Archaeologists have embarked on excavations in northern Syria expected to widen and deepen understanding of a prehistoric culture in Mesopotamia that set the stage for the rise of the world’s first cities and states and the invention of writing.
In two seasons of preliminary surveying and digging at the site known as Tell Zeidan, American and Syrian investigators have already uncovered a tantalizing sampling of artifacts from what had been a robust pre-urban settlement on the upper Euphrates River. People occupied the site for two millenniums, until 4000 B.C. — a little-known but fateful period of human cultural evolution.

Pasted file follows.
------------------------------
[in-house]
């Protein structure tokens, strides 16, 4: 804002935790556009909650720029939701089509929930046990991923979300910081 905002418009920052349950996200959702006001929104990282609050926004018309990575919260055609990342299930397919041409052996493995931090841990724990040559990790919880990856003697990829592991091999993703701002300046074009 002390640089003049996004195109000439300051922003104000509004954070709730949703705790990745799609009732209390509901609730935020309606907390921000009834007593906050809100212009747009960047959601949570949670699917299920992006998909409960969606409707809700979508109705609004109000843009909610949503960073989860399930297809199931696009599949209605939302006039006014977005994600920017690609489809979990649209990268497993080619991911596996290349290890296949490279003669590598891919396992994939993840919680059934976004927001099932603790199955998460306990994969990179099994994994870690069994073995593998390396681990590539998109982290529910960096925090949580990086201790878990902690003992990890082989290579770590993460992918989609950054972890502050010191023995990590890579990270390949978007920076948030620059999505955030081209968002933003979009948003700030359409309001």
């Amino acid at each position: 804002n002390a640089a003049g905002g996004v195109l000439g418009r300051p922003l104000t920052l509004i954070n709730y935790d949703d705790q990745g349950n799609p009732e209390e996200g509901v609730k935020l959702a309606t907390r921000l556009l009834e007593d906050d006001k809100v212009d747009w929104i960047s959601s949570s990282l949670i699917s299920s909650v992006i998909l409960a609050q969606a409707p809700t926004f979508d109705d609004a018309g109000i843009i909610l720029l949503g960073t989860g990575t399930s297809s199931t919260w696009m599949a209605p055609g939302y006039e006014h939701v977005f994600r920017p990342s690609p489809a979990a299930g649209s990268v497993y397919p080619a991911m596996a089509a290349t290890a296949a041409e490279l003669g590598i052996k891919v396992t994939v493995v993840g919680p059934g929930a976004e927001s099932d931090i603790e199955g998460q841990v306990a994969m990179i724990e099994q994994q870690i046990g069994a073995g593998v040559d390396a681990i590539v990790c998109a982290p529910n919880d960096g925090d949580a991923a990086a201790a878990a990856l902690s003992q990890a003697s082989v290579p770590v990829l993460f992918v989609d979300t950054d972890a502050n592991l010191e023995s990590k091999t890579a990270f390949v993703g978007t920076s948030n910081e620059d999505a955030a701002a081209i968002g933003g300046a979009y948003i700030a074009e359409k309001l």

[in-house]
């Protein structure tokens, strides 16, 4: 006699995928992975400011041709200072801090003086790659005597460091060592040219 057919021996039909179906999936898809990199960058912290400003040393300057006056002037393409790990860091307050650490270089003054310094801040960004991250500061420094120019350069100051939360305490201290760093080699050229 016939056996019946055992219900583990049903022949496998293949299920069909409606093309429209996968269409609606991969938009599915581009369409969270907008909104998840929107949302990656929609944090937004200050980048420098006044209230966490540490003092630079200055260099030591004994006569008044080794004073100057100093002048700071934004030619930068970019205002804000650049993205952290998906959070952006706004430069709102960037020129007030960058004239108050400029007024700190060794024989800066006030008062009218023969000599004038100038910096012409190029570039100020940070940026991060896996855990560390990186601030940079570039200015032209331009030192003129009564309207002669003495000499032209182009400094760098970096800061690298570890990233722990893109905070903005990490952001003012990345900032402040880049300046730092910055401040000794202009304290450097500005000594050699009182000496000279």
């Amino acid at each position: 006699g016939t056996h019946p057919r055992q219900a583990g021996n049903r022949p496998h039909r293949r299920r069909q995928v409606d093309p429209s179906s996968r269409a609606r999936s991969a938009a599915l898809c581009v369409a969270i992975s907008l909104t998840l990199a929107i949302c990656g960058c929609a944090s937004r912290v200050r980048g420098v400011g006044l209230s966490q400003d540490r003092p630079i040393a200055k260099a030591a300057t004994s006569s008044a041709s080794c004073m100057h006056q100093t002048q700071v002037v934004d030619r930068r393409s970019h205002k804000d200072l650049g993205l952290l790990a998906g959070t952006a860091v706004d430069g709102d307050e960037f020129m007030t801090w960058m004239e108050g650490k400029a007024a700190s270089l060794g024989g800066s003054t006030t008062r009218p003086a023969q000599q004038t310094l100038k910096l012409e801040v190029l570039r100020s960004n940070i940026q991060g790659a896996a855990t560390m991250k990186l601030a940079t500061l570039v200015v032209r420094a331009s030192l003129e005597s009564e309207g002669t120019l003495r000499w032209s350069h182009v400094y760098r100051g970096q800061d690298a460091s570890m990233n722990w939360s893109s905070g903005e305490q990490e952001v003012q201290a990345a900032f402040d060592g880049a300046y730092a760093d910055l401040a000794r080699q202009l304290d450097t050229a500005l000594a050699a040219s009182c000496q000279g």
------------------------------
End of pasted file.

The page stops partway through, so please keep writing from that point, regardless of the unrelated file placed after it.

Scholars of antiquity say that Zeidan should reveal insights into life in a time called the Ubaid period, 5500 to 4000 B.C. In those poorly studied centuries, irrigation agriculture became widespread, long-distance trade grew in influence socially and economically, powerful political leaders came to the fore and communities gradually divided into social classes of wealthy elites and poorer commoners.